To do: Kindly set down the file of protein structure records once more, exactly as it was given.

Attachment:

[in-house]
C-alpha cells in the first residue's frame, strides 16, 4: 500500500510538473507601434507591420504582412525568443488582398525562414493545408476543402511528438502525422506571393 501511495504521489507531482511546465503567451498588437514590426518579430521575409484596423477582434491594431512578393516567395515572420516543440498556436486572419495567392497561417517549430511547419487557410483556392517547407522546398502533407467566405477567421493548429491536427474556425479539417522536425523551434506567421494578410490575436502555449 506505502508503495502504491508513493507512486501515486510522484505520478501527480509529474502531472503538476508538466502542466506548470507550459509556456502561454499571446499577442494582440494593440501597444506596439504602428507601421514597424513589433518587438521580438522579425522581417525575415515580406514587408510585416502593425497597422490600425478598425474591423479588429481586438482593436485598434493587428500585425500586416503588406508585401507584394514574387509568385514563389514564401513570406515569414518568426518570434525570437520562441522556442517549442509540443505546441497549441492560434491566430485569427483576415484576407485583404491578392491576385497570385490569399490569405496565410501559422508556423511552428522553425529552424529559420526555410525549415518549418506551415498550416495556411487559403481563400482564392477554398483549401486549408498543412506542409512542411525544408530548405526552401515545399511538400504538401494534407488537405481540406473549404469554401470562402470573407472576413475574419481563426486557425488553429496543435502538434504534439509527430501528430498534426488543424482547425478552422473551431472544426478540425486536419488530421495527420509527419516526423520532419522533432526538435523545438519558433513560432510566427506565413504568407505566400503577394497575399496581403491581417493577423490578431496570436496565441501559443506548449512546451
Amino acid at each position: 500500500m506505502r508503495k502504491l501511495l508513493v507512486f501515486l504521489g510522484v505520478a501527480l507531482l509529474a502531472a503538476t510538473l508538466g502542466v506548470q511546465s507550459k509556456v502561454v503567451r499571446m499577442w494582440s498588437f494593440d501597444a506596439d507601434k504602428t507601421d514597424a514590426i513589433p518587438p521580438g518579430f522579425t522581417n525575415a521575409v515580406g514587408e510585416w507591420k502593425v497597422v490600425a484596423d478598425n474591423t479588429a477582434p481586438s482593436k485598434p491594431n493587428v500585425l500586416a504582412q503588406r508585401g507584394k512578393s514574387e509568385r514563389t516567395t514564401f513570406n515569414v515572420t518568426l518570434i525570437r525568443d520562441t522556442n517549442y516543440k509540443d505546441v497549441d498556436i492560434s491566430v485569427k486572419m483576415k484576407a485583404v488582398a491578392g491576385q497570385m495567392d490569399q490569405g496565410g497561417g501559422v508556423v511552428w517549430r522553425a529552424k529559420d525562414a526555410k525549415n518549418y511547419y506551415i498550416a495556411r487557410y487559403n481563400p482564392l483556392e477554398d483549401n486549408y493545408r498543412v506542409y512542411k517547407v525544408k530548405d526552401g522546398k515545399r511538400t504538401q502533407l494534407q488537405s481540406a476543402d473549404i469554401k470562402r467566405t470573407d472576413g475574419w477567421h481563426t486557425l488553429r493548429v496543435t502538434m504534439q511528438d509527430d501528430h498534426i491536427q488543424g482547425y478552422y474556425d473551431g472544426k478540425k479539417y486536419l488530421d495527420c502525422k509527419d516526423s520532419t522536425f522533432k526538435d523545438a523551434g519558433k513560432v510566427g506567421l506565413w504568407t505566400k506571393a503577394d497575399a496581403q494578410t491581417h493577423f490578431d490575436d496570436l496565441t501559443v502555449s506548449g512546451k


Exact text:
[in-house]
C-alpha cells in the first residue's frame, strides 16, 4: 500500500510538473507601434507591420504582412525568443488582398525562414493545408476543402511528438502525422506571393 501511495504521489507531482511546465503567451498588437514590426518579430521575409484596423477582434491594431512578393516567395515572420516543440498556436486572419495567392497561417517549430511547419487557410483556392517547407522546398502533407467566405477567421493548429491536427474556425479539417522536425523551434506567421494578410490575436502555449 506505502508503495502504491508513493507512486501515486510522484505520478501527480509529474502531472503538476508538466502542466506548470507550459509556456502561454499571446499577442494582440494593440501597444506596439504602428507601421514597424513589433518587438521580438522579425522581417525575415515580406514587408510585416502593425497597422490600425478598425474591423479588429481586438482593436485598434493587428500585425500586416503588406508585401507584394514574387509568385514563389514564401513570406515569414518568426518570434525570437520562441522556442517549442509540443505546441497549441492560434491566430485569427483576415484576407485583404491578392491576385497570385490569399490569405496565410501559422508556423511552428522553425529552424529559420526555410525549415518549418506551415498550416495556411487559403481563400482564392477554398483549401486549408498543412506542409512542411525544408530548405526552401515545399511538400504538401494534407488537405481540406473549404469554401470562402470573407472576413475574419481563426486557425488553429496543435502538434504534439509527430501528430498534426488543424482547425478552422473551431472544426478540425486536419488530421495527420509527419516526423520532419522533432526538435523545438519558433513560432510566427506565413504568407505566400503577394497575399496581403491581417493577423490578431496570436496565441501559443506548449512546451
Amino acid at each position: 500500500m506505502r508503495k502504491l501511495l508513493v507512486f501515486l504521489g510522484v505520478a501527480l507531482l509529474a502531472a503538476t510538473l508538466g502542466v506548470q511546465s507550459k509556456v502561454v503567451r499571446m499577442w494582440s498588437f494593440d501597444a506596439d507601434k504602428t507601421d514597424a514590426i513589433p518587438p521580438g518579430f522579425t522581417n525575415a521575409v515580406g514587408e510585416w507591420k502593425v497597422v490600425a484596423d478598425n474591423t479588429a477582434p481586438s482593436k485598434p491594431n493587428v500585425l500586416a504582412q503588406r508585401g507584394k512578393s514574387e509568385r514563389t516567395t514564401f513570406n515569414v515572420t518568426l518570434i525570437r525568443d520562441t522556442n517549442y516543440k509540443d505546441v497549441d498556436i492560434s491566430v485569427k486572419m483576415k484576407a485583404v488582398a491578392g491576385q497570385m495567392d490569399q490569405g496565410g497561417g501559422v508556423v511552428w517549430r522553425a529552424k529559420d525562414a526555410k525549415n518549418y511547419y506551415i498550416a495556411r487557410y487559403n481563400p482564392l483556392e477554398d483549401n486549408y493545408r498543412v506542409y512542411k517547407v525544408k530548405d526552401g522546398k515545399r511538400t504538401q502533407l494534407q488537405s481540406a476543402d473549404i469554401k470562402r467566405t470573407d472576413g475574419w477567421h481563426t486557425l488553429r493548429v496543435t502538434m504534439q511528438d509527430d501528430h498534426i491536427q488543424g482547425y478552422y474556425d473551431g472544426k478540425k479539417y486536419l488530421d495527420c502525422k509527419d516526423s520532419t522536425f522533432k526538435d523545438a523551434g519558433k513560432v510566427g506567421l506565413w504568407t505566400k506571393a503577394d497575399a496581403q494578410t491581417h493577423f490578431d490575436d496570436l496565441t501559443v502555449s506548449g512546451k